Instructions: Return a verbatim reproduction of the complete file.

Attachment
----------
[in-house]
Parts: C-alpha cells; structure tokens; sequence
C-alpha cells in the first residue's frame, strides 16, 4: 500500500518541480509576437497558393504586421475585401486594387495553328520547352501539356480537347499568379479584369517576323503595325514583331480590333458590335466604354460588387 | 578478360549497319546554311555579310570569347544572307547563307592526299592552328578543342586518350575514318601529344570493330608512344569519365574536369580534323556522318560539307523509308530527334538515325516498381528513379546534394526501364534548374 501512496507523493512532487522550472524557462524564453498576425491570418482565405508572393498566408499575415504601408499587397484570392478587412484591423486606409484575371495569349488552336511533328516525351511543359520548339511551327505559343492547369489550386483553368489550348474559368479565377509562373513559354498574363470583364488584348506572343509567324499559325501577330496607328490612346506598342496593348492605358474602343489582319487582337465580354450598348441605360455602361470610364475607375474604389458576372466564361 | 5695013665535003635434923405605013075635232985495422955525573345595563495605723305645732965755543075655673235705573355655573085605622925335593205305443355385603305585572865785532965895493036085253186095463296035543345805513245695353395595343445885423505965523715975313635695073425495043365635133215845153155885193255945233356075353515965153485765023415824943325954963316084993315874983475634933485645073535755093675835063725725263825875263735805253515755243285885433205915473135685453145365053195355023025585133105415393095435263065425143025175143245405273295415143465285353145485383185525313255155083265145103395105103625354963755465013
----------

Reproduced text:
[in-house]
Parts: C-alpha cells; structure tokens; sequence
C-alpha cells in the first residue's frame, strides 16, 4: 500500500518541480509576437497558393504586421475585401486594387495553328520547352501539356480537347499568379479584369517576323503595325514583331480590333458590335466604354460588387 | 578478360549497319546554311555579310570569347544572307547563307592526299592552328578543342586518350575514318601529344570493330608512344569519365574536369580534323556522318560539307523509308530527334538515325516498381528513379546534394526501364534548374 501512496507523493512532487522550472524557462524564453498576425491570418482565405508572393498566408499575415504601408499587397484570392478587412484591423486606409484575371495569349488552336511533328516525351511543359520548339511551327505559343492547369489550386483553368489550348474559368479565377509562373513559354498574363470583364488584348506572343509567324499559325501577330496607328490612346506598342496593348492605358474602343489582319487582337465580354450598348441605360455602361470610364475607375474604389458576372466564361 | 5695013665535003635434923405605013075635232985495422955525573345595563495605723305645732965755543075655673235705573355655573085605622925335593205305443355385603305585572865785532965895493036085253186095463296035543345805513245695353395595343445885423505965523715975313635695073425495043365635133215845153155885193255945233356075353515965153485765023415824943325954963316084993315874983475634933485645073535755093675835063725725263825875263735805253515755243285885433205915473135685453145365053195355023025585133105415393095435263065425143025175143245405273295415143465285353145485383185525313255155083265145103395105103625354963755465013